"When and so long as a state of war exists between any two European powers, the ship owners and/or its agents and/or the master may at any time either before or after the commencement of the voyage, abandon the voyage in whole or in part, or alter or vary the proposed or advertised or agreed route, and the ship may before proceeding to port of final destination, proceed to any port or ports on any coast or coasts of Europe and/or of the British Isles, in any order, and whether to discharge and/ or load passengers or cargo consigned to or from any such port or ports, or for any other purpose whatsoever, and neither the shipper nor the consignee nor the holder of the Bill of Lading shall have any slaim against the ship-owner or his agents, or the master for any loss or damage which he may sustain directly or indirectly by reason of any of the matters herein provided for or by reason of any damage to or diminution in value of the goods in consequence thereof."

Producers' Coke Co. v. M'Keefrey Iron Co., 267 Fed. 22, 23.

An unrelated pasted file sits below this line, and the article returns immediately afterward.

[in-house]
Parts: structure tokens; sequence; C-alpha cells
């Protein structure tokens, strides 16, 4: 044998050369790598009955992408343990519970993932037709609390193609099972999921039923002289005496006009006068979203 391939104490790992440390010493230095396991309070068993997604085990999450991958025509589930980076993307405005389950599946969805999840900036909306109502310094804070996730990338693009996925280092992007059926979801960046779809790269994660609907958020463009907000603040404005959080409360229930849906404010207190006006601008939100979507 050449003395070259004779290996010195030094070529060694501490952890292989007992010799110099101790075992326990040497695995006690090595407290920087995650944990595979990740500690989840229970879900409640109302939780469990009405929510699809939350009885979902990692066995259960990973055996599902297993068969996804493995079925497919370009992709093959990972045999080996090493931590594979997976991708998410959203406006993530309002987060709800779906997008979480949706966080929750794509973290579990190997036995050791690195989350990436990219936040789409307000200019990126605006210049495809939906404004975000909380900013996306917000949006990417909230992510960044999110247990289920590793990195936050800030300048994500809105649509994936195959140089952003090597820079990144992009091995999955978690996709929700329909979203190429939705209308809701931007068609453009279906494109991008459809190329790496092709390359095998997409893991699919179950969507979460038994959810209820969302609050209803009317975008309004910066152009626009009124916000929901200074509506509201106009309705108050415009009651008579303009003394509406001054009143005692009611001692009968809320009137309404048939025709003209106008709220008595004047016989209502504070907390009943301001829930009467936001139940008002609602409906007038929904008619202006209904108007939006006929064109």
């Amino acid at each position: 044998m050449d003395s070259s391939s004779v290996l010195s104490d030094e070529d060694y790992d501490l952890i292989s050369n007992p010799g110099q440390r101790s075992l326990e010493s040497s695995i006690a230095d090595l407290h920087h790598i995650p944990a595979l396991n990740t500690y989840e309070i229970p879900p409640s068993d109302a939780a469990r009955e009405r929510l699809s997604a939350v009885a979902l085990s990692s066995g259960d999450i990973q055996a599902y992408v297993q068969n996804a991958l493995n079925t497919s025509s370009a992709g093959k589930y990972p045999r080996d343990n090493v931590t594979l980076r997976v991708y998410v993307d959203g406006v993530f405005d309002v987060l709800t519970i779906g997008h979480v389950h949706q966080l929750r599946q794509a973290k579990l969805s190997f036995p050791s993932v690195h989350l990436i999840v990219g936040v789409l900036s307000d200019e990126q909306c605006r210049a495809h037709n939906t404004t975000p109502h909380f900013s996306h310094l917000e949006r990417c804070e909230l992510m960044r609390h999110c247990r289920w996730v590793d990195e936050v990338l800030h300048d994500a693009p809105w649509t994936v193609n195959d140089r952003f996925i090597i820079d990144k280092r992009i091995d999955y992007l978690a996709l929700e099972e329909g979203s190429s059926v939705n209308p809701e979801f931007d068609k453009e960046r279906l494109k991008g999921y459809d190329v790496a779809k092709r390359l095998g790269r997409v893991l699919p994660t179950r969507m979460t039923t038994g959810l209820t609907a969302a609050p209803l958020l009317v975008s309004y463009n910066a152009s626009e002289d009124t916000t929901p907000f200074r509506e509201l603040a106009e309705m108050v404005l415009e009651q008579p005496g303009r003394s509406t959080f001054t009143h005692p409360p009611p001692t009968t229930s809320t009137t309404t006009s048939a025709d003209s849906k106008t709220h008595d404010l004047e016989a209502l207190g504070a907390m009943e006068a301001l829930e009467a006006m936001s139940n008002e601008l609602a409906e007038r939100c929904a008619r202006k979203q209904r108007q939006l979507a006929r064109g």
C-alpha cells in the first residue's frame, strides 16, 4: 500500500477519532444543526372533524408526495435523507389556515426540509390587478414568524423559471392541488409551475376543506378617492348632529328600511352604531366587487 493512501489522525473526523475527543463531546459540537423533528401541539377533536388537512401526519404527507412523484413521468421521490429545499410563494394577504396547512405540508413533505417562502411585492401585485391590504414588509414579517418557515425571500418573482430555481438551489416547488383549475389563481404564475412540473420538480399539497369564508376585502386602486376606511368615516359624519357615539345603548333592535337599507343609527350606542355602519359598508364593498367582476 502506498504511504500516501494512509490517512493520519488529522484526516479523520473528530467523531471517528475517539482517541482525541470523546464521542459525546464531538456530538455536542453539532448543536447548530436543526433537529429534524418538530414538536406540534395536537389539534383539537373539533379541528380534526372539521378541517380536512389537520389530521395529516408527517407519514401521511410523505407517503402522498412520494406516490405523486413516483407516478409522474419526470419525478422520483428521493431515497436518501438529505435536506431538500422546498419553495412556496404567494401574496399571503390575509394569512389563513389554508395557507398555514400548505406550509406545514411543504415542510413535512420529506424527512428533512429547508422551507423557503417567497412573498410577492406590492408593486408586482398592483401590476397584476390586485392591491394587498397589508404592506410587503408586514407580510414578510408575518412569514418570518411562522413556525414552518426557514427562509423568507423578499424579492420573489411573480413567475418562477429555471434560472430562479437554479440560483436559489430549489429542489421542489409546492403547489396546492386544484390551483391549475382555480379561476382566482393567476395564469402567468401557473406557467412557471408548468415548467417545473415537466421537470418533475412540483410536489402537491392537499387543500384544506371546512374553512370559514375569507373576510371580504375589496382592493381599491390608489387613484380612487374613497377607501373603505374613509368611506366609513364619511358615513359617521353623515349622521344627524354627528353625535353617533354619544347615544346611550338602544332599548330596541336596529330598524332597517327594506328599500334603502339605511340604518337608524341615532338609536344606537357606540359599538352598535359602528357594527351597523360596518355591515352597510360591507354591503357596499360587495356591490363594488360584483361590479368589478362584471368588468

In case of strike or combination of workmen, accidents or any other cause or causes unavoidable or beyond their control, causing a stoppage or partial stoppage of the works of either the producer or of the consumer of the coke hereby contracted for, or unavoidable delay in shipment, delivery of material hereby contracted for may be partially or wholly suspended (as the case maybe) during the continuance of such interruption; such suspension, however, shall not in any wise invalidate this contract, but on resumption of work the delivery shall be continued at the specified rate, and no liability shall be incurred by either buyer or seller for damages resulting from such suspension of shipments.